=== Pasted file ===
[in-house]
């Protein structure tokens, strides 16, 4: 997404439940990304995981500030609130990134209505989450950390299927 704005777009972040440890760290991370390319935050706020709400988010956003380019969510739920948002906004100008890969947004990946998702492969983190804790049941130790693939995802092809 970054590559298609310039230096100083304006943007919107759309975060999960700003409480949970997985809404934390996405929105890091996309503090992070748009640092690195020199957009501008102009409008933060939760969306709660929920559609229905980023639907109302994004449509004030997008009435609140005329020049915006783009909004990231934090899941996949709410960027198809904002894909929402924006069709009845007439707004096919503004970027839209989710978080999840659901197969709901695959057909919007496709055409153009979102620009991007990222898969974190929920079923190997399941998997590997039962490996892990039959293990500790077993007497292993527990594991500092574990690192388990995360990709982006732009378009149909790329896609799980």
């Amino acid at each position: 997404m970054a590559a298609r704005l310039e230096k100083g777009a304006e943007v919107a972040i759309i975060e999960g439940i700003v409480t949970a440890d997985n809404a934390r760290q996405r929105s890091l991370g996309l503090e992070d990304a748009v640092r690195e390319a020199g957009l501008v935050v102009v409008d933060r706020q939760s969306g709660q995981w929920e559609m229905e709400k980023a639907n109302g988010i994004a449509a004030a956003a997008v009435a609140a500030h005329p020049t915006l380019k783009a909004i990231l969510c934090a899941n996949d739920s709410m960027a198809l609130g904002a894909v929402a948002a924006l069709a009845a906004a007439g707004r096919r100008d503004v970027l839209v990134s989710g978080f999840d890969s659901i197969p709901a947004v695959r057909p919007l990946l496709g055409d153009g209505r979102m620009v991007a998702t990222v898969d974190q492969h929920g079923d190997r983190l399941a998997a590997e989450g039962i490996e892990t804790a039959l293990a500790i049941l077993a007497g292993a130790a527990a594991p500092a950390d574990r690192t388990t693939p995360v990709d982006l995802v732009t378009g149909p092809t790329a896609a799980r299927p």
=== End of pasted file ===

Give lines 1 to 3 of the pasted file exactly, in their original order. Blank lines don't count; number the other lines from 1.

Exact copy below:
[in-house]
């Protein structure tokens, strides 16, 4: 997404439940990304995981500030609130990134209505989450950390299927 704005777009972040440890760290991370390319935050706020709400988010956003380019969510739920948002906004100008890969947004990946998702492969983190804790049941130790693939995802092809 970054590559298609310039230096100083304006943007919107759309975060999960700003409480949970997985809404934390996405929105890091996309503090992070748009640092690195020199957009501008102009409008933060939760969306709660929920559609229905980023639907109302994004449509004030997008009435609140005329020049915006783009909004990231934090899941996949709410960027198809904002894909929402924006069709009845007439707004096919503004970027839209989710978080999840659901197969709901695959057909919007496709055409153009979102620009991007990222898969974190929920079923190997399941998997590997039962490996892990039959293990500790077993007497292993527990594991500092574990690192388990995360990709982006732009378009149909790329896609799980």
């Amino acid at each position: 997404m970054a590559a298609r704005l310039e230096k100083g777009a304006e943007v919107a972040i759309i975060e999960g439940i700003v409480t949970a440890d997985n809404a934390r760290q996405r929105s890091l991370g996309l503090e992070d990304a748009v640092r690195e390319a020199g957009l501008v935050v102009v409008d933060r706020q939760s969306g709660q995981w929920e559609m229905e709400k980023a639907n109302g988010i994004a449509a004030a956003a997008v009435a609140a500030h005329p020049t915006l380019k783009a909004i990231l969510c934090a899941n996949d739920s709410m960027a198809l609130g904002a894909v929402a948002a924006l069709a009845a906004a007439g707004r096919r100008d503004v970027l839209v990134s989710g978080f999840d890969s659901i197969p709901a947004v695959r057909p919007l990946l496709g055409d153009g209505r979102m620009v991007a998702t990222v898969d974190q492969h929920g079923d190997r983190l399941a998997a590997e989450g039962i490996e892990t804790a039959l293990a500790i049941l077993a007497g292993a130790a527990a594991p500092a950390d574990r690192t388990t693939p995360v990709d982006l995802v732009t378009g149909p092809t790329a896609a799980r299927p």